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Six simple steps to taking back control by taking positive action.

Stuff happens when you’re building a company.

❌ The star of our show tragically died whilst we were in production for a major US network.

❌ A trusted employee stole so much money from our company, we had to lay people off to survive.

❌ Our biggest-ever TV series was cancelled just before delivery.

❌ We faced running out of cash shortly after we got our first major documentary commissioned.

❌ Our content servers became deeply corrupted when we were at our busiest.

For thirty years I was determined to make my mark, to deliver something really impressive.

That meant taking on multiple tough challenges, all at once.

As you’d expect, lots of things went wrong. Sometimes, it felt like everything was going badly.

And that is when I would start to feel desperate.

Disappointment is the feeling you get when things turn out differently from the outcome you were hoping for.

If you get disappointed again and again in short succession, you can develop a sense of negative momentum.

That can take you into a downward spiral, which is an emotional response rather than a factual one.

A few times during my life, I’ve felt that things couldn’t be fixed, that I was doomed to failure. I was a regular passenger on the downward-spiral helter-skelter.

And now I’ve learned that with practice, it’s possible to quickly reverse that feeling.

In fact, as a wise stoic once said:

The obstacle is the way
The antidote to fear is to take positive action.
Taking positive action when you feel scared or stressed is the best way to improve your situation. It helps you regain a sense of control.

It reminds you that you have agency.

It signals to others that you’re willing to dig in and fight.

And it focuses you on what is possible, rather than what is impossible.

I have found taking swift, positive action a really powerful tonic when facing some really challenging moments.

It just makes me feel a lot better!

Here’s my six-step plan for taking positive action:

1. Accept you’re in the situation you find yourself in.

It is what it is. It’s important to figure out exactly what is happening. Write it down factually and objectively. Get comfortable with the reality of what is happening, and remember, it is unlikely to feel this bad forever. Breathe, and take a moment to centre yourself.

2. Identify what your best likely short term outcome is.

What’s the best realistic result that you could deliver quickly? Is there a simple move you can make which will start to positively address the situation? A call you can make? A decision that you can take? Do you have some options to work through? If so, write them down. Figure out what your most confident self would do to improve the situation.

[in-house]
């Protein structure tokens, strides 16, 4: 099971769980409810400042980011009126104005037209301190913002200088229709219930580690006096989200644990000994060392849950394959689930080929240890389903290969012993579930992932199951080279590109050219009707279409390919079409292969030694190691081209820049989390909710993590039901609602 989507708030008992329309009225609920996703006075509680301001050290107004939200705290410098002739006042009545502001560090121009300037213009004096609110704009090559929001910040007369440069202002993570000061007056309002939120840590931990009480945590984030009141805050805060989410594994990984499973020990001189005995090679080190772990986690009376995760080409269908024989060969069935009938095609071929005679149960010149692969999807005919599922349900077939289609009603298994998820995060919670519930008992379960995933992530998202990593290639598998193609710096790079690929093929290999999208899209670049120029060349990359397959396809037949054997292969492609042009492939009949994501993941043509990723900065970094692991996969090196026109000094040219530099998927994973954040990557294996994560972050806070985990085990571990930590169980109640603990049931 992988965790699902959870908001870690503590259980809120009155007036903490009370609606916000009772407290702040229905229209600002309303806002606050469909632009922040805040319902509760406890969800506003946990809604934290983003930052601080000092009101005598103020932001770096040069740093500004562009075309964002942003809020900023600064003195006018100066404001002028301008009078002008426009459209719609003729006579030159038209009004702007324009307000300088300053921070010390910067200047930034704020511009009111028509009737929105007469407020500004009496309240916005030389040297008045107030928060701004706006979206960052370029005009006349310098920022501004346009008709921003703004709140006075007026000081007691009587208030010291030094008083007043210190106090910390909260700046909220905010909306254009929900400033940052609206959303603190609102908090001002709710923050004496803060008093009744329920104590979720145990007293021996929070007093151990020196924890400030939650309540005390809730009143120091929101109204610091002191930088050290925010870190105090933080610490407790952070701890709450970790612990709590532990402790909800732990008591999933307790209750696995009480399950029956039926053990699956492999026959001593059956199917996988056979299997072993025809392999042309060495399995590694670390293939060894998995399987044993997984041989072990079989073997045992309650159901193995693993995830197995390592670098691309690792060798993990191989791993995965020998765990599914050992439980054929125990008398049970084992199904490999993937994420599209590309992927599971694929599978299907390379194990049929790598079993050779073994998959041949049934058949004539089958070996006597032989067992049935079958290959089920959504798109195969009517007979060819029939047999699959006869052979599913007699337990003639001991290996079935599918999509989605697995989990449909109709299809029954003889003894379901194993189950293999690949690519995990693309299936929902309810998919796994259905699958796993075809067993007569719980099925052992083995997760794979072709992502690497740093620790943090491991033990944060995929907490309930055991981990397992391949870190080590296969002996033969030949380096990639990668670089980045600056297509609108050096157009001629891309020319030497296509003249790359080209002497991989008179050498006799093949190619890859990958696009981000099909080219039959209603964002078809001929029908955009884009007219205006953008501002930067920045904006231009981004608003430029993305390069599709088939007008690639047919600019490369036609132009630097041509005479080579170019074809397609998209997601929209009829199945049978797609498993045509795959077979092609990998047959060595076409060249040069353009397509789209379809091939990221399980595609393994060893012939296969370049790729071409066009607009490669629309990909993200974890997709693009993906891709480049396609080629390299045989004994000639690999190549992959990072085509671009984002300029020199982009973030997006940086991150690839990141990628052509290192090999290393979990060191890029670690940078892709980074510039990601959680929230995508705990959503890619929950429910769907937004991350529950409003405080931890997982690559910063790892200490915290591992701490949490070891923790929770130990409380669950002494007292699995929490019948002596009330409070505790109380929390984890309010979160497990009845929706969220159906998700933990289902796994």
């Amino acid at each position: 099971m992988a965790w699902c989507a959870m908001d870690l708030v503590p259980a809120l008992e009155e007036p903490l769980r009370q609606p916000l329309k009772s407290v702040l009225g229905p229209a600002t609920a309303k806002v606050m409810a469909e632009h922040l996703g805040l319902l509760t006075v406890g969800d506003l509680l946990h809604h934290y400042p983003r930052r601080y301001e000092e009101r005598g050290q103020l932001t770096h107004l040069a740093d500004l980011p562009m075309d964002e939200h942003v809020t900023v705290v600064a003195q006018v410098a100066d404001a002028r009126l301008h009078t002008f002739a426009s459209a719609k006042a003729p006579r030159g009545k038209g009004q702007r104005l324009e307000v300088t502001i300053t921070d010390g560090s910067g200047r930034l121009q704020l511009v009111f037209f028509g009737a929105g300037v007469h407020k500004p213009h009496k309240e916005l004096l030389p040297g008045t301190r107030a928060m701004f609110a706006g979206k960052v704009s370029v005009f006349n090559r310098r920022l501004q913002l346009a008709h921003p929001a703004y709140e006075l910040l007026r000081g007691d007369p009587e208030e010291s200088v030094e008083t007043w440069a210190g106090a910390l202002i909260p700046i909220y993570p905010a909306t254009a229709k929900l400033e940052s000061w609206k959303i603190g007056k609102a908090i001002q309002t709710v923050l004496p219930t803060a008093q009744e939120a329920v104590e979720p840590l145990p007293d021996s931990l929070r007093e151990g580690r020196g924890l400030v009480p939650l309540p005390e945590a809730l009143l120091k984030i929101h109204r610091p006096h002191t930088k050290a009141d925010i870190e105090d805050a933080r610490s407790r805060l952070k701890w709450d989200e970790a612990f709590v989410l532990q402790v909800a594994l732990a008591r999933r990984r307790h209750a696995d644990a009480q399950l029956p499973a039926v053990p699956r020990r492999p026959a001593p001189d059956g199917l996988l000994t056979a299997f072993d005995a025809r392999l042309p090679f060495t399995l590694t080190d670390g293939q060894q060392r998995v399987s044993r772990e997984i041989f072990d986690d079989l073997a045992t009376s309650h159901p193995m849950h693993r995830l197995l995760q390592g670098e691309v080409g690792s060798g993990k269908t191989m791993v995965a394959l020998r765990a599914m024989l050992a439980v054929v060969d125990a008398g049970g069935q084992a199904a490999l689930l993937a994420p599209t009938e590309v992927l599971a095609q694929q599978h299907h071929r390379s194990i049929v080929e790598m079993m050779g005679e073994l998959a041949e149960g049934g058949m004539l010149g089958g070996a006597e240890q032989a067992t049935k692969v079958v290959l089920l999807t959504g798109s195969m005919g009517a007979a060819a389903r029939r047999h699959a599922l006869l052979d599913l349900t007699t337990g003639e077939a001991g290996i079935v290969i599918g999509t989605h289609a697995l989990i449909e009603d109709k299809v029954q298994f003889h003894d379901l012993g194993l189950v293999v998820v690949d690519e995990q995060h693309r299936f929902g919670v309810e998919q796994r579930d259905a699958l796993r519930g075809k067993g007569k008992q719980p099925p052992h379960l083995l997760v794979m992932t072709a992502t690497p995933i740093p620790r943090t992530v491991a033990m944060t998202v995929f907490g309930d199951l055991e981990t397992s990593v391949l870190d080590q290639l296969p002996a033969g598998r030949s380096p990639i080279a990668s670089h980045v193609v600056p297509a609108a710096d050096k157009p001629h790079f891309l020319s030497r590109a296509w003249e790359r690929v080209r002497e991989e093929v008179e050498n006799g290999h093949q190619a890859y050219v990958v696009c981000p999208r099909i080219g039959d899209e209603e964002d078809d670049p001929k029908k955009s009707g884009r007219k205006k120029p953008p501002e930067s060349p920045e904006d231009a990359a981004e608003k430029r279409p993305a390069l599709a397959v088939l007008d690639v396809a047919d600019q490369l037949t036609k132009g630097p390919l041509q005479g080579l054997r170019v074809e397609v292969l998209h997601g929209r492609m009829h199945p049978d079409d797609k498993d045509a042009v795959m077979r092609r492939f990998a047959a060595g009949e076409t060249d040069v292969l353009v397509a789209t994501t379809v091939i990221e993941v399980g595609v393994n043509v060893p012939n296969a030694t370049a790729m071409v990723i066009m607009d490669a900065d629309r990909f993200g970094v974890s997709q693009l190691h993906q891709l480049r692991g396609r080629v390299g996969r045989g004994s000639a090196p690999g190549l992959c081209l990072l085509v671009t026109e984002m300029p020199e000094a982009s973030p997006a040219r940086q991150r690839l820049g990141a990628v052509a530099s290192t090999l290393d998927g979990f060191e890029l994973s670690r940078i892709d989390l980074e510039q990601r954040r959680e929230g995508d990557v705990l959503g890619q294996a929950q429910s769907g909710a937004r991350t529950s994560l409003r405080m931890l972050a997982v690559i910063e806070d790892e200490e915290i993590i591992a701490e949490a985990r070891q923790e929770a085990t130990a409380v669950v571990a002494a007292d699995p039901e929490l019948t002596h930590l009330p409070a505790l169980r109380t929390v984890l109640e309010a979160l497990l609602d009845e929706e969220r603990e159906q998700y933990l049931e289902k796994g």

3. Decide on your best options.

Try to go for those that you know you can achieve without outside help. Here are a few examples:

– Calling an unhappy client to discuss next steps
– Cancelling projects that aren’t showing promise
– Speaking to the bank manager when cash is running low
– Removing unsuccessful people from roles
– Admitting shortcomings and apologising for negative actions
– Calling in expert help

4. Sense check your plans with someone you trust

When things feel scary, our minds play tricks on us. We slip into fight-or-flight mode at times of stress. Therefore, explaining your issue and your potential next steps to somebody who isn’t going through it offers valuable external perspective.

5. Implement the best action that is within your control

Suck in a big, deep breath. Harness your courage, and carefully take action. It may well be less of a big deal than you thought. And even if it does trigger further challenges, at least you will be moving things forwards.

6. Learn and adapt for the future.

If you’re not winning, you’re learning. Most of the best lessons we receive in life feel really tough in the moment. But they are so very valuable if used wisely.

Making it through your toughest moments means you will grow as a person, and as a professional. Remember, you’ve made it through 100% of your toughest days so far.

And just keeping going during a crisis can be enough. Sometimes, it’s OK to step back and get some help too.

Addressing your big problem might even turn out to be something that you use to change things for the better.

Phil Knight discusses this in his excellent autobiography Shoe Dog. He explains how the Nike sweatshop scandal forced his company to address issues around worker conditions.

A lot of people talk about grit being the number one personality trait amongst successful people. But what does grit actually mean? For me, it’s the ability to keep moving forwards, despite challenging conditions.

And that really comes down to being brave enough to consistently take action.

Often, it’s about separating your emotional response from the physical reality.

If you can observe how you’re feeling, and focus on taking positive action despite the fear, you’ll likely get somewhere near to your best possible outcome.

None of these suggestions will be a fix-all.

They all require courage, determination and drive.

But taking action will definitely help you feel like you’re regaining a positive trajectory.

If you are feeling worried about your own wellbeing, you should also speak with your doctor, or with the Samaritans